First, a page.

“How much farther?” someone asks in a shaky voice. I don’t dare tell her that this serpentine tunnel will wind for nearly a third of a mile and take about half an hour to walk through. The college students in our group try to lighten the atmosphere with laughter and jokes. Then one of them starts to sing: “Fill it up and let it overflow . . .” It’s an upbeat version of “Amazing Grace” with an added refrain, “Fill it up and let it overflow, let it overflow with love.” Soon, everyone joins in.

Siloam11We reach the middle and stop to see the spot where the two tunnels met. Here, chiseled into the rock, was the oldest Hebrew inscription ever discovered, written by Hezekiah’s men to explain how they had broken through after digging from opposite ends. The inscription is in a museum in Turkey, not here. We shine our flashlights on the wall and see where it once was, and also how the chisel marks slant from opposite directions at the meeting point.

This tunnel is an engineering marvel, especially when you consider that it was dug in 700 BC. Experts still aren’t sure how anyone could dig two meandering tunnels that began a third of a mile apart and get them to meet up in the middle, deep underground. Impossible! Everyone who hears the story and sees the tunnel is impressed with King Hezekiah and his men.

But God wasn’t impressed. He sent the prophet Isaiah to rebuke the king for all of his plans, saying, “You built a reservoir between the two walls for the water of the Old Pool, but you did not look to the One who made it, or have regard for the One who planned it long ago’” (Isaiah 22:11). In other words, Hezekiah was relying on his own preparations instead of trusting God.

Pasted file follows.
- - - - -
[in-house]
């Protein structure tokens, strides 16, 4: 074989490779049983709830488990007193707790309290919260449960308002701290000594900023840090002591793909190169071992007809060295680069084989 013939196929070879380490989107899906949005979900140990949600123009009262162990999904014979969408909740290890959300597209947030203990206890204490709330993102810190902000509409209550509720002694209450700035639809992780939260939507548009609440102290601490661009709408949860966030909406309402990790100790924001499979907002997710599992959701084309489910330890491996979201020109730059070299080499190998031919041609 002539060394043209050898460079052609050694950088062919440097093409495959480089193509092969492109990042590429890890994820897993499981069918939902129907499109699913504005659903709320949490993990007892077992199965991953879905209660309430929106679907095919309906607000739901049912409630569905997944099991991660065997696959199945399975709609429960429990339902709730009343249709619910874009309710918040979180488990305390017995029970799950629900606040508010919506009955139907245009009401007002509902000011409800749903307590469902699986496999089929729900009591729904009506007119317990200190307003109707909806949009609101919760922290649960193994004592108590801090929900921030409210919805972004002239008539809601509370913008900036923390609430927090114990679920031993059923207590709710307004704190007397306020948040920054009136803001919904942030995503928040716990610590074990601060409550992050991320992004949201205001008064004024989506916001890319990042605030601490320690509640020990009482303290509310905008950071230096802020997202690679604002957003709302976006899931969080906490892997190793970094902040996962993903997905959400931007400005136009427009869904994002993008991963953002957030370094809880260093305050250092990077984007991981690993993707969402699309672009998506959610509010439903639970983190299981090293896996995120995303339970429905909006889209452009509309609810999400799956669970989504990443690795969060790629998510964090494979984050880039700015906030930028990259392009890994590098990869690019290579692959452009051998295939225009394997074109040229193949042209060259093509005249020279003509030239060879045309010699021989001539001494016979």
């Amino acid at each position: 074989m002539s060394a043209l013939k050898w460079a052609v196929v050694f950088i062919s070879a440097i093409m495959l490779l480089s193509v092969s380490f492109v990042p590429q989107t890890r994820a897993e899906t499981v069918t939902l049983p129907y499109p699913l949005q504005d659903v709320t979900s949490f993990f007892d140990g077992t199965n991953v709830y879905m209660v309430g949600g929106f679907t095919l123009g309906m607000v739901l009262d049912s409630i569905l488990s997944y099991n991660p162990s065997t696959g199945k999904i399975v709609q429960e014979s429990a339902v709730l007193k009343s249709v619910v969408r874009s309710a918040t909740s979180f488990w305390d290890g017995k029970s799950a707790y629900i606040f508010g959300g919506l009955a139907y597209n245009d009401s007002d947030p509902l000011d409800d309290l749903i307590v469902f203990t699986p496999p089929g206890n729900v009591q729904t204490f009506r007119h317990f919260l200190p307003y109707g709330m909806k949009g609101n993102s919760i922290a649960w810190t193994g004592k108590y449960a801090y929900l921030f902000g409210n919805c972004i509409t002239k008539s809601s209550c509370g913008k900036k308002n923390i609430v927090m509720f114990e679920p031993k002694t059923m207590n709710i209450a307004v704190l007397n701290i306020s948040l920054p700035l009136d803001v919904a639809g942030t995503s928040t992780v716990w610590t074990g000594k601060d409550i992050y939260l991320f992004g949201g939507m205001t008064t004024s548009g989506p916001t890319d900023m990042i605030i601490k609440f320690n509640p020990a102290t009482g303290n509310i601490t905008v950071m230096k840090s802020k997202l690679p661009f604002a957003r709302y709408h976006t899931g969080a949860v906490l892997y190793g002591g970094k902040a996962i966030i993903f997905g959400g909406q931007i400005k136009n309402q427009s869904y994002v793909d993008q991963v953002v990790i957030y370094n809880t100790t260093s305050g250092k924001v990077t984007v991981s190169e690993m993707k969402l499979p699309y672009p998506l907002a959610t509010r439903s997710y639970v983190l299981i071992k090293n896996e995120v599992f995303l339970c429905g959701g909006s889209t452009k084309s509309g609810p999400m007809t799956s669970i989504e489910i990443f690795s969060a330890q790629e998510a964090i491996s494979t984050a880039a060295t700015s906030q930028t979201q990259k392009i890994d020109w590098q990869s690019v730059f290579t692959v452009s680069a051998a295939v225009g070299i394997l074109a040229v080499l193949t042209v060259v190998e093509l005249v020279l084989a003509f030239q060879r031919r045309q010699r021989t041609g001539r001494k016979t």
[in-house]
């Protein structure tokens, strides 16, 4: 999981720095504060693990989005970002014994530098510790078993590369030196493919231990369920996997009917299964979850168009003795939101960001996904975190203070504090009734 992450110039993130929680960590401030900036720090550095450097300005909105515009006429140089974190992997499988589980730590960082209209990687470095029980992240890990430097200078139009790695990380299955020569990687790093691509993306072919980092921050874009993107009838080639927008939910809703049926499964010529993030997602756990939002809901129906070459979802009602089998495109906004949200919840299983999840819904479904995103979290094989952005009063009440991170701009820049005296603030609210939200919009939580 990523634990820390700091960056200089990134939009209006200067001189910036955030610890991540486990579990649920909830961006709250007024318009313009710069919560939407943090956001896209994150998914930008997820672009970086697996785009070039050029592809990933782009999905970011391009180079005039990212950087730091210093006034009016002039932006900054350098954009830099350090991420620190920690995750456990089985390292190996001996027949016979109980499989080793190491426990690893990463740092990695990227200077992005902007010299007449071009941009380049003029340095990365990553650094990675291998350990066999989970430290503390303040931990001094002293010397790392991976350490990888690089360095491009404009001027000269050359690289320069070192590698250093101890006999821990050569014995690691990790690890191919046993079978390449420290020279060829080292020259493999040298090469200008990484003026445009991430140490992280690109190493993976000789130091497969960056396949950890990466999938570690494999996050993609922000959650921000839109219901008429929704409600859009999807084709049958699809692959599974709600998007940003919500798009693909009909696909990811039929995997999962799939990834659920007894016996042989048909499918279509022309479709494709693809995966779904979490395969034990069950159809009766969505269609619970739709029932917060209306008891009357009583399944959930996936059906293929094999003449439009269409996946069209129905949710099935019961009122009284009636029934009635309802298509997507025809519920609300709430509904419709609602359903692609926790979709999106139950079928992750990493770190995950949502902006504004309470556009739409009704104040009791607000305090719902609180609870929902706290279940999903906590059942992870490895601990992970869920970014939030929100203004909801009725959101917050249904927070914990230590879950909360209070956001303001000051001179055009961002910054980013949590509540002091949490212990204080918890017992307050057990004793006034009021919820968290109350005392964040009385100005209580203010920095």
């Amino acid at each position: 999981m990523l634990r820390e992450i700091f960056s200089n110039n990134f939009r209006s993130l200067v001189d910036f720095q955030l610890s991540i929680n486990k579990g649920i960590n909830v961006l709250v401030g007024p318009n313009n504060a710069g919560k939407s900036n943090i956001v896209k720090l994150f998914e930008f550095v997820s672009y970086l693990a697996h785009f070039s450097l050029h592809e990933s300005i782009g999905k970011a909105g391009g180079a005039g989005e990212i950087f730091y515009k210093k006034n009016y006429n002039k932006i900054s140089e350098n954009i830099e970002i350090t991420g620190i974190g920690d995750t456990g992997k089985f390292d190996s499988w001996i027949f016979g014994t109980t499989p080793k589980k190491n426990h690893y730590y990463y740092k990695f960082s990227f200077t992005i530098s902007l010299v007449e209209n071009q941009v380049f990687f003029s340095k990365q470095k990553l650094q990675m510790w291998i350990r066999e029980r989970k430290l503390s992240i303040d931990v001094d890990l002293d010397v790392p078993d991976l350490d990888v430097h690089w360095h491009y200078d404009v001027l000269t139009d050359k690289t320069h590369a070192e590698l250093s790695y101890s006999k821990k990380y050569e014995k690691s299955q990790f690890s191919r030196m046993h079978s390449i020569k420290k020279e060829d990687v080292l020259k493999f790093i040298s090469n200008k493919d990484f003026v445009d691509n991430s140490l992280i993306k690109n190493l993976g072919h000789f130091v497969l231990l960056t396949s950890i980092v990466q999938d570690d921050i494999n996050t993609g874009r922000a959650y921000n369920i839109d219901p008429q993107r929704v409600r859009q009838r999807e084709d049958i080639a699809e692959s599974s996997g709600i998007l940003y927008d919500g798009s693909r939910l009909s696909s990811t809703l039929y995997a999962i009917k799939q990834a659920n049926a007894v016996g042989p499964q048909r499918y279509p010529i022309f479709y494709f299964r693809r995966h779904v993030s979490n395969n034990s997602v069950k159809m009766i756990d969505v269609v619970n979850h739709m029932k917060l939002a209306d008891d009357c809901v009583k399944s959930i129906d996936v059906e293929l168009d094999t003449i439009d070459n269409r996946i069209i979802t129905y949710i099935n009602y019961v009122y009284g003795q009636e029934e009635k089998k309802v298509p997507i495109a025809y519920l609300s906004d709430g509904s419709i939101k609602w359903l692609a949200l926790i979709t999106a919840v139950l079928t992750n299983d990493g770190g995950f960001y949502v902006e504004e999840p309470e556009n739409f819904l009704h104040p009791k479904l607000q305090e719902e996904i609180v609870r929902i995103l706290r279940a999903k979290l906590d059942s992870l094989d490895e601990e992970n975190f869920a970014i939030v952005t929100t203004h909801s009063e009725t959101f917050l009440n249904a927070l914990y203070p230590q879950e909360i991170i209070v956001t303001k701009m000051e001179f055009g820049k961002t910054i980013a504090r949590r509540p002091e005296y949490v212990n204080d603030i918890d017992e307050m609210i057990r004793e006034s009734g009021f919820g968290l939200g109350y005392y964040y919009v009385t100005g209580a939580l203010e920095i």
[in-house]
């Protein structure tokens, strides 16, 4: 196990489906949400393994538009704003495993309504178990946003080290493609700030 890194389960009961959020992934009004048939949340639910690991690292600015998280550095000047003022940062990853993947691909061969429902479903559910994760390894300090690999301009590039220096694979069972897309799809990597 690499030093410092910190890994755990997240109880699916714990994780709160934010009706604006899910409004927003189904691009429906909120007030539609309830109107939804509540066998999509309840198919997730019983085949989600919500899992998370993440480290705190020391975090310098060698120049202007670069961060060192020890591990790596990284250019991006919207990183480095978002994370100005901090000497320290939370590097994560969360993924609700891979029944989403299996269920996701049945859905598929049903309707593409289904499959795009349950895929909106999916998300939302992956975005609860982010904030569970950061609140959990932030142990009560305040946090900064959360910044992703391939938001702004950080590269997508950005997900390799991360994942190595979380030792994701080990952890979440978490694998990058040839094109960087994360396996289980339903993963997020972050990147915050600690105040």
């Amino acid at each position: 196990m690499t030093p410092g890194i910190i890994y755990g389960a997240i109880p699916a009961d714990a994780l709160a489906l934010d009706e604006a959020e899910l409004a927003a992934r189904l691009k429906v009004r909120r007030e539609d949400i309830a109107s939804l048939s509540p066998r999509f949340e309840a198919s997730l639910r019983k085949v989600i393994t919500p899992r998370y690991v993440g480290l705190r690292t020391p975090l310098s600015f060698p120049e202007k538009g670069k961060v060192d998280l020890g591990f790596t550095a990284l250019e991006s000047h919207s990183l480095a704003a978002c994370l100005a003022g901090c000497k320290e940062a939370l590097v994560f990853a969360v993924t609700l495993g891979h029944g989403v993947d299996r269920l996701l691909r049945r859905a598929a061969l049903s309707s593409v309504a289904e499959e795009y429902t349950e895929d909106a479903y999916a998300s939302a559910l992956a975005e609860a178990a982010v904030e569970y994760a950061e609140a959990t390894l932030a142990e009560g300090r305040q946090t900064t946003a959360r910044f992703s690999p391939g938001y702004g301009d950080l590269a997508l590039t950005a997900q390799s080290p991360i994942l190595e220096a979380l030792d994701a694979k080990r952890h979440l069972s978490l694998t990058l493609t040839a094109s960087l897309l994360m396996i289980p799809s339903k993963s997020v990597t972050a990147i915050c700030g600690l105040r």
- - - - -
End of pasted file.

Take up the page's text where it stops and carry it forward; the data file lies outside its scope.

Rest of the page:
Fifteen minutes later, a pinprick of light in the distance tells us we are almost to the end. I have a new respect for that old cliché about DSCN1594seeing the light at the end of the tunnel. I hear a lot of grateful sighs, including my own, when we wade out into the blinding sunlight. As we sit in the sun to warm up and let our clothes dry out, I’m still thinking of Hezekiah.

BSBA270104100The city of Jerusalem was saved from the Assyrians, but not by this tunnel. When the most powerful army on earth surrounded Hezekiah, demanding surrender, he knew he’d reached the end of his resources. Facing an impossible situation, he went up to the Temple and knelt before God, placing his hope and trust in Him: “O Lord Almighty, God of Israel,” he prayed. “You alone are God over all the kingdoms of the earth . . . Now, O Lord our God, deliver us from [the enemy’s] hand, so that all kingdoms on earth may know that you alone, O Lord, are God” (Isaiah 37:16, 20). That night, the angel of the Lord walked among the sleeping Assyrian warriors and put to death a hundred and eighty-five thousand of them. At dawn, the horrified king of Assyria gathered up his few surviving soldiers and bolted for home.

Angel-destroying-AssyriansIt’s okay to make plans, but the lesson of Hezekiah’s tunnel is that when we put our trust in God, not only is He victorious but He is glorified. I think of the struggles I’ve experienced lately as life has veered out of my control, the times when I’ve panicked as the water has crept higher and higher until it seemed to reach my neck. In spite of all my feverish plans and schemes, the enemy has besieged and surrounded me, leaving me trapped with no way to escape. But as I sit in the sunlight outside Hezekiah’s tunnel, I think of God’s promise from Isaiah, the prophet in Hezekiah’s time: “Fear not, for I have redeemed you; I have summoned you by name; you are mine. When you pass through the waters, I will be with you; and when you pass through the rivers, they will not sweep over you” (Isaiah 43:1-2).

light-at-the-end-of-the-tunnelWe can step into the deep water, the darkness, the unknown—and trust God. At the end of the tunnel, we will emerge into dazzling sunlight.